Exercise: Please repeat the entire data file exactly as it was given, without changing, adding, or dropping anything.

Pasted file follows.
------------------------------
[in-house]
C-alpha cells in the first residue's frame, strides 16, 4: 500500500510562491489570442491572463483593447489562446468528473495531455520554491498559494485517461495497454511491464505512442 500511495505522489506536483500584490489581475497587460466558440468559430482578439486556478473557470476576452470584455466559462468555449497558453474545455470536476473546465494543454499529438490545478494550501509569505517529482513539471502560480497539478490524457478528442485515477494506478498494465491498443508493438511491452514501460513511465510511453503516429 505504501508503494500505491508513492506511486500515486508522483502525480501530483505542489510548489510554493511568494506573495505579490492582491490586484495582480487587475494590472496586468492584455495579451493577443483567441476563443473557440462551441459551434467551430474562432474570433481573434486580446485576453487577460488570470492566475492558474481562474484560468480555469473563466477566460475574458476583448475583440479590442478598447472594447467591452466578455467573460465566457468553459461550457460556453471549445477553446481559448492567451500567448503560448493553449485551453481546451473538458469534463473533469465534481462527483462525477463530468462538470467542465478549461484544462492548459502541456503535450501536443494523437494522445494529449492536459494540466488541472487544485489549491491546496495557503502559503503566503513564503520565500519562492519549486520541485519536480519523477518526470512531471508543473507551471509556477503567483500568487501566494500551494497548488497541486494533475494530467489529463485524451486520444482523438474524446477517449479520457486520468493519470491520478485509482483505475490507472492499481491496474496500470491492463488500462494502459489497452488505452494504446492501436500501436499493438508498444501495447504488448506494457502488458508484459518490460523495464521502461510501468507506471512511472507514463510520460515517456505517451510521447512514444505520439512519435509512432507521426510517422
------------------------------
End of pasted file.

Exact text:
[in-house]
C-alpha cells in the first residue's frame, strides 16, 4: 500500500510562491489570442491572463483593447489562446468528473495531455520554491498559494485517461495497454511491464505512442 500511495505522489506536483500584490489581475497587460466558440468559430482578439486556478473557470476576452470584455466559462468555449497558453474545455470536476473546465494543454499529438490545478494550501509569505517529482513539471502560480497539478490524457478528442485515477494506478498494465491498443508493438511491452514501460513511465510511453503516429 505504501508503494500505491508513492506511486500515486508522483502525480501530483505542489510548489510554493511568494506573495505579490492582491490586484495582480487587475494590472496586468492584455495579451493577443483567441476563443473557440462551441459551434467551430474562432474570433481573434486580446485576453487577460488570470492566475492558474481562474484560468480555469473563466477566460475574458476583448475583440479590442478598447472594447467591452466578455467573460465566457468553459461550457460556453471549445477553446481559448492567451500567448503560448493553449485551453481546451473538458469534463473533469465534481462527483462525477463530468462538470467542465478549461484544462492548459502541456503535450501536443494523437494522445494529449492536459494540466488541472487544485489549491491546496495557503502559503503566503513564503520565500519562492519549486520541485519536480519523477518526470512531471508543473507551471509556477503567483500568487501566494500551494497548488497541486494533475494530467489529463485524451486520444482523438474524446477517449479520457486520468493519470491520478485509482483505475490507472492499481491496474496500470491492463488500462494502459489497452488505452494504446492501436500501436499493438508498444501495447504488448506494457502488458508484459518490460523495464521502461510501468507506471512511472507514463510520460515517456505517451510521447512514444505520439512519435509512432507521426510517422